Marriage, that blessed arrangement, that dream within a dream, is what brings together the two families in Jumping the Broom. But bringing two families together is a far cry from blending them, particularly when they come from entirely different worlds.
In this case the bride, Sabrina (Paula Patton), comes from an old-money family with an expansive Martha's Vineyard compound, which is to be the site of the happy occasion. Jason, her upwardly mobile investment-banker intended (Laz Alonso), is the son of a working-class Brooklyn family. With those divisions established, Jumping the Broom plays out like a modern-day Guess Who's Coming to Dinner, with the conflicts played out along class lines instead of race.
Not that race doesn't play its part. Both of these families are African-American, and writers Elizabeth Hunter and Arlene Gibbs set themselves the ambitious goal of analyzing as many divisions and prejudices within that community as they can fit into one narrative, whether it's wealth, culture, or skin tone.
Jason's postal-worker mother (Loretta Devine), for instance, develops doubts about her future in-laws as soon as she sees their luxurious lifestyle. And Sabrina's refusal to "jump the broom" at the wedding — to take part in a tradition dating back to the days of slavery — only confirms her assessment of them as "bougie." Her tendency to voice these opinions aloud doesn't do her any favors with Sabrina's mother (Angela Bassett).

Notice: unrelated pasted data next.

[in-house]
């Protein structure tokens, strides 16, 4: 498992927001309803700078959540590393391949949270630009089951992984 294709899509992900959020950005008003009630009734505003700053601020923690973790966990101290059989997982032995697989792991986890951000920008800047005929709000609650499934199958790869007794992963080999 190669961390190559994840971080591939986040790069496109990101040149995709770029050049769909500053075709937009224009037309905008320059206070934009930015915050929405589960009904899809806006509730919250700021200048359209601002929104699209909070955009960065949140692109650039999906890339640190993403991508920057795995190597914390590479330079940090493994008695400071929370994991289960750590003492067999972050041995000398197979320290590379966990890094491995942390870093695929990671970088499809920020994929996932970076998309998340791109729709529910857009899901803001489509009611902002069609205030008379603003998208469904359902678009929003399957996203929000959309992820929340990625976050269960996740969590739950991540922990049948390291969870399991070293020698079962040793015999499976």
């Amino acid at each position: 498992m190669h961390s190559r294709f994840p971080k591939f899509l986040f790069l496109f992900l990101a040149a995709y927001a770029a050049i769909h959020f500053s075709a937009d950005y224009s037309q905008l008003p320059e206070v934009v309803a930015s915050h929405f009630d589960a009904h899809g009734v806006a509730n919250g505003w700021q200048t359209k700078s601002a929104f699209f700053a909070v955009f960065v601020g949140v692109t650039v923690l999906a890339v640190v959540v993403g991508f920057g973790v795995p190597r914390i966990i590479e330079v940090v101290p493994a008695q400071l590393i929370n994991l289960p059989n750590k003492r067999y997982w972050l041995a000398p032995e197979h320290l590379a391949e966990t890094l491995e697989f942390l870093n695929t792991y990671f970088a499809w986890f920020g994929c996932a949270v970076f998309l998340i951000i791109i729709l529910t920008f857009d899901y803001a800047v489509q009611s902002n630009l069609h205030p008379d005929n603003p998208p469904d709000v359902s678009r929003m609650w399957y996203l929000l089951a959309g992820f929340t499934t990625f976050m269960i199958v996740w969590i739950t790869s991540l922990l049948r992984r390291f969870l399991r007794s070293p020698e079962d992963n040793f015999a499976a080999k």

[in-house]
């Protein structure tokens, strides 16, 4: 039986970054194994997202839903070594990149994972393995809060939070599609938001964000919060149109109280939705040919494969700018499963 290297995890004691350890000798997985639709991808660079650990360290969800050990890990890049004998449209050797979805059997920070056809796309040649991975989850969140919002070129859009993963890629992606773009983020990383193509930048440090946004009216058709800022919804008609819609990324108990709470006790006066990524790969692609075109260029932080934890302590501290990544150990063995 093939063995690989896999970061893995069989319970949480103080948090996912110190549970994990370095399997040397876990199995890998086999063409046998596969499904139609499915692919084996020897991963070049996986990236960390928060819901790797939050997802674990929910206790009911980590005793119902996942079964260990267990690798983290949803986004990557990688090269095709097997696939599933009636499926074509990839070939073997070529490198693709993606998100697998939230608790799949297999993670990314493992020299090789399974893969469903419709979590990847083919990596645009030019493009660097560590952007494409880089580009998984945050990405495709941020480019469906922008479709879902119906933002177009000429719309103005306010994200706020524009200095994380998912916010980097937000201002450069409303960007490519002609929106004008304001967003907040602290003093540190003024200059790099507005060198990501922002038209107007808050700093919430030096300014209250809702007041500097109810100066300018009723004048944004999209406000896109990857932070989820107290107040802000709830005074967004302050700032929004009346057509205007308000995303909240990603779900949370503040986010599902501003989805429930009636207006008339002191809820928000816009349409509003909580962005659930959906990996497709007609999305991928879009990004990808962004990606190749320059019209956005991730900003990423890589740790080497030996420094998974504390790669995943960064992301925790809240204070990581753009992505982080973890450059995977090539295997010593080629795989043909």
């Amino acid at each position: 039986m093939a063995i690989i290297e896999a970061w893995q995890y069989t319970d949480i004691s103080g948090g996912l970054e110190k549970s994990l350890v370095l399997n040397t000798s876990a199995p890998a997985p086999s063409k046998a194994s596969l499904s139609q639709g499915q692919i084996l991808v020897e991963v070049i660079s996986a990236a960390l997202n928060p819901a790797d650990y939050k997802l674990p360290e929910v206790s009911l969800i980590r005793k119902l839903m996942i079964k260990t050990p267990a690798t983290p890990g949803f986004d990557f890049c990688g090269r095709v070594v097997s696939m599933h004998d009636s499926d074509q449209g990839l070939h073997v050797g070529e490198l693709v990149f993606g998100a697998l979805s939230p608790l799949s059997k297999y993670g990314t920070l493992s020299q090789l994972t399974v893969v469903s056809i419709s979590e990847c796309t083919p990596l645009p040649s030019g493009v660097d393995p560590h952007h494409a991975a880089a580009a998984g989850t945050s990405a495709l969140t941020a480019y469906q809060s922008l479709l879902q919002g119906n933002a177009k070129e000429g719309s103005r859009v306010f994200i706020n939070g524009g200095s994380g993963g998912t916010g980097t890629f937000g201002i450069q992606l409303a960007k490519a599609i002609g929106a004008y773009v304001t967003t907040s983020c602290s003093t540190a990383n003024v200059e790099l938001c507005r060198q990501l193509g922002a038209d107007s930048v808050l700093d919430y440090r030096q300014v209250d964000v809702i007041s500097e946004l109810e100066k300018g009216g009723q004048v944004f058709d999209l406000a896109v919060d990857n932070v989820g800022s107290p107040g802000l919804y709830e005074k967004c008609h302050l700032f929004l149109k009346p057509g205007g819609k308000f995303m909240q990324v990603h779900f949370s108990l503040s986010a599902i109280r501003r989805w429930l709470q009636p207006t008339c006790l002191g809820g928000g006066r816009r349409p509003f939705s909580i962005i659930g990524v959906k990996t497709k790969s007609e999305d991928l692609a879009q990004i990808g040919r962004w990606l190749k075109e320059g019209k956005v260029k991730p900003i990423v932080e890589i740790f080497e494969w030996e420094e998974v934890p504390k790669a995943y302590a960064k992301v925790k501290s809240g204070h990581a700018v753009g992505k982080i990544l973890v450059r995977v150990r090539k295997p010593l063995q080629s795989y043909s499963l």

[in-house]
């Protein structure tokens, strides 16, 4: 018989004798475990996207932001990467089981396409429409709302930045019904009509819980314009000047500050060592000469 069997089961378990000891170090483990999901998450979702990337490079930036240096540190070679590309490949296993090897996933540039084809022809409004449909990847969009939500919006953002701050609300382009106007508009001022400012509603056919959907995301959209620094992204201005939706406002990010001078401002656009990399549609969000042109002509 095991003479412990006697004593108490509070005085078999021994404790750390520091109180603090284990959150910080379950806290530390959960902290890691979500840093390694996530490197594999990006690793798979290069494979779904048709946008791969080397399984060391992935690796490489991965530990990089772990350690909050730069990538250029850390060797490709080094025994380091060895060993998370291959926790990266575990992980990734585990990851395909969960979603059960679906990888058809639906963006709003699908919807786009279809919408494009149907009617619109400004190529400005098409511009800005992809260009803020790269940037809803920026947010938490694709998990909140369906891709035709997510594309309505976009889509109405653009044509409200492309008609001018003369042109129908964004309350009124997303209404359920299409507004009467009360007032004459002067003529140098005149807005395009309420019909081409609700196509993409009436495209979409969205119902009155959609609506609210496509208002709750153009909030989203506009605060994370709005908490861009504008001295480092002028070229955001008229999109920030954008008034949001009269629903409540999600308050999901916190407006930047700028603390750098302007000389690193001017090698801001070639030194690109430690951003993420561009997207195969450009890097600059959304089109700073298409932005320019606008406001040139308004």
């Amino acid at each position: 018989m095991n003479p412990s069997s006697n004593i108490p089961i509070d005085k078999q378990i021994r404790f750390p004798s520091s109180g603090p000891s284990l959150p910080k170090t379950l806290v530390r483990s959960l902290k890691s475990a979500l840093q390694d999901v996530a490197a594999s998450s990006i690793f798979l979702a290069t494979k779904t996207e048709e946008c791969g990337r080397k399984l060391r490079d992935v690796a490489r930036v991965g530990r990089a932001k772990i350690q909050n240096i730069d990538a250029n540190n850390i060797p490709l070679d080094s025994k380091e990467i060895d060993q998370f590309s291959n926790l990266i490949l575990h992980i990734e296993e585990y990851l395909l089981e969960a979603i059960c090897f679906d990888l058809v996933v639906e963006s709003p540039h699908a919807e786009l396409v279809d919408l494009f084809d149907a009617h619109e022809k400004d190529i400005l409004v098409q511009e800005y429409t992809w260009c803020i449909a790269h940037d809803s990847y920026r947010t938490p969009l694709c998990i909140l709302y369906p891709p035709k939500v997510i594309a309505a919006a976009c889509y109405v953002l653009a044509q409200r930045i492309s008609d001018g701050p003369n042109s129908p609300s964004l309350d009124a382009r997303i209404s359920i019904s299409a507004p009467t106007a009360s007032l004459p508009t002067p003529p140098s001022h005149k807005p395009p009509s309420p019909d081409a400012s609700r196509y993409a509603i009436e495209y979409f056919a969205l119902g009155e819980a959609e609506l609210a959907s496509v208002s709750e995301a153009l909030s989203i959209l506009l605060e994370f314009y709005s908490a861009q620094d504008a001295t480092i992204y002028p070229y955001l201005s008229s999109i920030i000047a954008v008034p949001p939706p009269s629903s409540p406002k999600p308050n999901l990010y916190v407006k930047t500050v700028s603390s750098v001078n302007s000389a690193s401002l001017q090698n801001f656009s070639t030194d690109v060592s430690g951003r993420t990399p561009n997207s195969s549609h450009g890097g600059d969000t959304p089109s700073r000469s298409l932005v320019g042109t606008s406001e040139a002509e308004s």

Every wedding comedy hinges on creating threats to the union, of course, but Hunter and Gibbs pile on half a dozen potentially ruinous scenarios and subplots where one or two would have been sufficient; a little selectivity would have given the film more focus. At first, the raised stakes seem like a welcome break from the lazy sitcom jokes and miscues that dominate the movie's first act: Jason's libidinous uncle unknowingly hitting on Sabrina's aunt, the white wedding planner awkwardly peppering her speech with urban slang.
So when Jason's mother uses the blessing at the rehearsal dinner to launch into a blunt diatribe directed at Sabrina's family, the resulting argument is a bracing change of pace. It also serves to showcase the talents of Devine and Bassett, whose performances have enough heart and complexity to nearly overcome the film's deficiencies.
But the difficulties and distractions continue to mount: extra romantic subplots between attendees, skepticism and second-guessing from her friends and his, Sabrina's newfound commitment to pre-marriage celibacy, and the imminent implosion of her own parents' marriage. When a shattering family secret piles a final straw atop this camel's back, it just feels calculated and cruel. The runaway-bride climax is inevitable — but with the deck stacked so high, it's hard to shake the feeling that maybe she should just keep running.
Director Salim Akil deserves credit for keeping the film from falling apart completely. He sets a the brisk pace, and uses the picturesque oceanside setting to give the movie an inviting gloss even as the overstuffed narrative threatens to push viewers away. When the comedy veers into broader territory, he stops it short of indulgent Tyler Perry-style clownishness. And when he does get sharp, laugh-out-loud sequences to direct — there are plenty, reinforcing the suspicion that there's a better movie buried in all those subplots — he handles them with deft timing.
In the end, the experience of Jumping the Broom isn't that unlike what participants in many weddings go through: draining, barely controlled chaos punctuated by some genuinely wonderful moments. It's just that with a real wedding, it's those moments that you remember more than the chaos. Copyright 2011 National Public Radio. To see more, visit http://www.npr.org/.